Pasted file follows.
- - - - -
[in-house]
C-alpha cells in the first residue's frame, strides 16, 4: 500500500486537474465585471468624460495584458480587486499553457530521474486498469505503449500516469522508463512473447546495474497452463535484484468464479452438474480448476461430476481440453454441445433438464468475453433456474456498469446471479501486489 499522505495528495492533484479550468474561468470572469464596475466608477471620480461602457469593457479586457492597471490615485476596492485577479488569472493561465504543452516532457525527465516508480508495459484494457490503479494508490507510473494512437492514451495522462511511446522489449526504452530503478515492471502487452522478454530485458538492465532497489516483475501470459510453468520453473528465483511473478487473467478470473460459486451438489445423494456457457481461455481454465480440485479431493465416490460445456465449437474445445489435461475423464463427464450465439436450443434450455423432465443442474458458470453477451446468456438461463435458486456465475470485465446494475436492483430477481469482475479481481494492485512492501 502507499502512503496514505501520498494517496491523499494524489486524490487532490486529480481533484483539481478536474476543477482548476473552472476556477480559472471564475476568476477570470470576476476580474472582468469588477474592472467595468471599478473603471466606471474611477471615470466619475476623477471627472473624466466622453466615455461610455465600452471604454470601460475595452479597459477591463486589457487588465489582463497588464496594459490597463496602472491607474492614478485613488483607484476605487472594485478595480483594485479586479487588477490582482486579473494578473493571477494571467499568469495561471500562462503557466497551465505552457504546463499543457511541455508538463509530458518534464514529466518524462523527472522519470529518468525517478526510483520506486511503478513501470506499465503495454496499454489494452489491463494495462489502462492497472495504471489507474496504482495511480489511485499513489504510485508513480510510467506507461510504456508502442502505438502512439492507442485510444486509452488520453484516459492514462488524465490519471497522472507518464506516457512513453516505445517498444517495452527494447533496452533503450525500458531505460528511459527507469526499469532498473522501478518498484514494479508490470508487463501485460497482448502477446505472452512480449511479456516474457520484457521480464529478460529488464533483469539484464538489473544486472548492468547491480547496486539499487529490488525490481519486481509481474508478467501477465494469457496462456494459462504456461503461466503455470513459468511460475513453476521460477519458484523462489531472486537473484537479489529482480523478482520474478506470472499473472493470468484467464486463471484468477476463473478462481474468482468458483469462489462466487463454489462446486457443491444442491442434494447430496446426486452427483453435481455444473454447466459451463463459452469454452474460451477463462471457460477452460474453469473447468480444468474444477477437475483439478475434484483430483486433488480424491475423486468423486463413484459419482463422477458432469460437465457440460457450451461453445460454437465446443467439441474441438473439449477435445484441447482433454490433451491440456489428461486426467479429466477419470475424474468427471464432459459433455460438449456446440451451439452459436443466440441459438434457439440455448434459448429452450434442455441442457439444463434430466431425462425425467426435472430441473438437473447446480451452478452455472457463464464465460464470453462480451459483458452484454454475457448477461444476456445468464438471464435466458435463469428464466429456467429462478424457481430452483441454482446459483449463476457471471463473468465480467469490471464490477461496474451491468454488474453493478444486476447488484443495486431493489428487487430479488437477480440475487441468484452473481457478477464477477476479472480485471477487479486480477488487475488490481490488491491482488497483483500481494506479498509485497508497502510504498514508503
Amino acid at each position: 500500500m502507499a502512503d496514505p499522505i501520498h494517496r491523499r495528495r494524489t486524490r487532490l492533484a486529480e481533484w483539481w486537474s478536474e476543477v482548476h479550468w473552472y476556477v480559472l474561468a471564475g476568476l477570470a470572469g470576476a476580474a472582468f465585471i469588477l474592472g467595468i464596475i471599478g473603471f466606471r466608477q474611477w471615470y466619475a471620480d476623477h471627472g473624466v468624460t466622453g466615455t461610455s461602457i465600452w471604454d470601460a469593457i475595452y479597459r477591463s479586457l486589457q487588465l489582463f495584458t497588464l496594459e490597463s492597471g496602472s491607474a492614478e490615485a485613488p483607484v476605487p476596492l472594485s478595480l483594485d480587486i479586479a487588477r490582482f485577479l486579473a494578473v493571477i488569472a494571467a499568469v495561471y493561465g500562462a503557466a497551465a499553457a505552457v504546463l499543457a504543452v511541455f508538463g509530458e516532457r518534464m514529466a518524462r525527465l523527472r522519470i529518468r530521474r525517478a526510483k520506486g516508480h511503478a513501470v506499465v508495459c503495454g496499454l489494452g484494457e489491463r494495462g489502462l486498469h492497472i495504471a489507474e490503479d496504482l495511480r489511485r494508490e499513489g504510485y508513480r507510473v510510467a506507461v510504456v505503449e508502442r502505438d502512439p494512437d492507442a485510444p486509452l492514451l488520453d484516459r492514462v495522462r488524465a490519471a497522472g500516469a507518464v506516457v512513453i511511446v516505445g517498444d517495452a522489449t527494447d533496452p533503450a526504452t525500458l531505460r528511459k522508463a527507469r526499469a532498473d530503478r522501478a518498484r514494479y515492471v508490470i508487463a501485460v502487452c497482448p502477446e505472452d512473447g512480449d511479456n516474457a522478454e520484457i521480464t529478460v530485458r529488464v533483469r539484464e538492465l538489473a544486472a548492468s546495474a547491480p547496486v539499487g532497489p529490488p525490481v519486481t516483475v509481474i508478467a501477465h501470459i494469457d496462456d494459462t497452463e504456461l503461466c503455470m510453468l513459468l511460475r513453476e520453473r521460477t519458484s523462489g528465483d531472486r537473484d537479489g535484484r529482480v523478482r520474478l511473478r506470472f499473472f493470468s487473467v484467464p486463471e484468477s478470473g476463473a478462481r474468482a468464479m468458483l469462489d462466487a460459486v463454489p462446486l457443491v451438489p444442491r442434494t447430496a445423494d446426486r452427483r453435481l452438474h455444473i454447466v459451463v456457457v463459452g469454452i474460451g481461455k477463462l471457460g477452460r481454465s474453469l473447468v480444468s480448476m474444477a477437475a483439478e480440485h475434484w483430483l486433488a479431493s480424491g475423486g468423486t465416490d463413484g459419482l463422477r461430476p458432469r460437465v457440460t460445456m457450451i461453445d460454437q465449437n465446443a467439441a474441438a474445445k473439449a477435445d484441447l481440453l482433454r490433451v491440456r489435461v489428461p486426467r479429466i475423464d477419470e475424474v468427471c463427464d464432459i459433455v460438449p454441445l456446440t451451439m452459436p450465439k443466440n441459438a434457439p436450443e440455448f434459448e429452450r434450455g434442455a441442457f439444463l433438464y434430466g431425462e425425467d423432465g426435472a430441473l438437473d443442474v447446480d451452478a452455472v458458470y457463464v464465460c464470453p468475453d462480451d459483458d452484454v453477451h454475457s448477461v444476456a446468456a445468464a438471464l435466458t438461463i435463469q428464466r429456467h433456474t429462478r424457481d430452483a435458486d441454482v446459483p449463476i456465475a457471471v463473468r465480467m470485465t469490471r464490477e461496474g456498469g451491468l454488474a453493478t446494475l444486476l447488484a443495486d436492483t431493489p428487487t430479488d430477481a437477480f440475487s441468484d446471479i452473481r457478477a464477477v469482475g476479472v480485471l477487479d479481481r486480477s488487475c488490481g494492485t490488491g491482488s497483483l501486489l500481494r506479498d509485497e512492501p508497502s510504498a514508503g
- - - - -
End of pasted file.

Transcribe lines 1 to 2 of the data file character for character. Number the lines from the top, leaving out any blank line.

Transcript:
[in-house]
C-alpha cells in the first residue's frame, strides 16, 4: 500500500486537474465585471468624460495584458480587486499553457530521474486498469505503449500516469522508463512473447546495474497452463535484484468464479452438474480448476461430476481440453454441445433438464468475453433456474456498469446471479501486489 499522505495528495492533484479550468474561468470572469464596475466608477471620480461602457469593457479586457492597471490615485476596492485577479488569472493561465504543452516532457525527465516508480508495459484494457490503479494508490507510473494512437492514451495522462511511446522489449526504452530503478515492471502487452522478454530485458538492465532497489516483475501470459510453468520453473528465483511473478487473467478470473460459486451438489445423494456457457481461455481454465480440485479431493465416490460445456465449437474445445489435461475423464463427464450465439436450443434450455423432465443442474458458470453477451446468456438461463435458486456465475470485465446494475436492483430477481469482475479481481494492485512492501 502507499502512503496514505501520498494517496491523499494524489486524490487532490486529480481533484483539481478536474476543477482548476473552472476556477480559472471564475476568476477570470470576476476580474472582468469588477474592472467595468471599478473603471466606471474611477471615470466619475476623477471627472473624466466622453466615455461610455465600452471604454470601460475595452479597459477591463486589457487588465489582463497588464496594459490597463496602472491607474492614478485613488483607484476605487472594485478595480483594485479586479487588477490582482486579473494578473493571477494571467499568469495561471500562462503557466497551465505552457504546463499543457511541455508538463509530458518534464514529466518524462523527472522519470529518468525517478526510483520506486511503478513501470506499465503495454496499454489494452489491463494495462489502462492497472495504471489507474496504482495511480489511485499513489504510485508513480510510467506507461510504456508502442502505438502512439492507442485510444486509452488520453484516459492514462488524465490519471497522472507518464506516457512513453516505445517498444517495452527494447533496452533503450525500458531505460528511459527507469526499469532498473522501478518498484514494479508490470508487463501485460497482448502477446505472452512480449511479456516474457520484457521480464529478460529488464533483469539484464538489473544486472548492468547491480547496486539499487529490488525490481519486481509481474508478467501477465494469457496462456494459462504456461503461466503455470513459468511460475513453476521460477519458484523462489531472486537473484537479489529482480523478482520474478506470472499473472493470468484467464486463471484468477476463473478462481474468482468458483469462489462466487463454489462446486457443491444442491442434494447430496446426486452427483453435481455444473454447466459451463463459452469454452474460451477463462471457460477452460474453469473447468480444468474444477477437475483439478475434484483430483486433488480424491475423486468423486463413484459419482463422477458432469460437465457440460457450451461453445460454437465446443467439441474441438473439449477435445484441447482433454490433451491440456489428461486426467479429466477419470475424474468427471464432459459433455460438449456446440451451439452459436443466440441459438434457439440455448434459448429452450434442455441442457439444463434430466431425462425425467426435472430441473438437473447446480451452478452455472457463464464465460464470453462480451459483458452484454454475457448477461444476456445468464438471464435466458435463469428464466429456467429462478424457481430452483441454482446459483449463476457471471463473468465480467469490471464490477461496474451491468454488474453493478444486476447488484443495486431493489428487487430479488437477480440475487441468484452473481457478477464477477476479472480485471477487479486480477488487475488490481490488491491482488497483483500481494506479498509485497508497502510504498514508503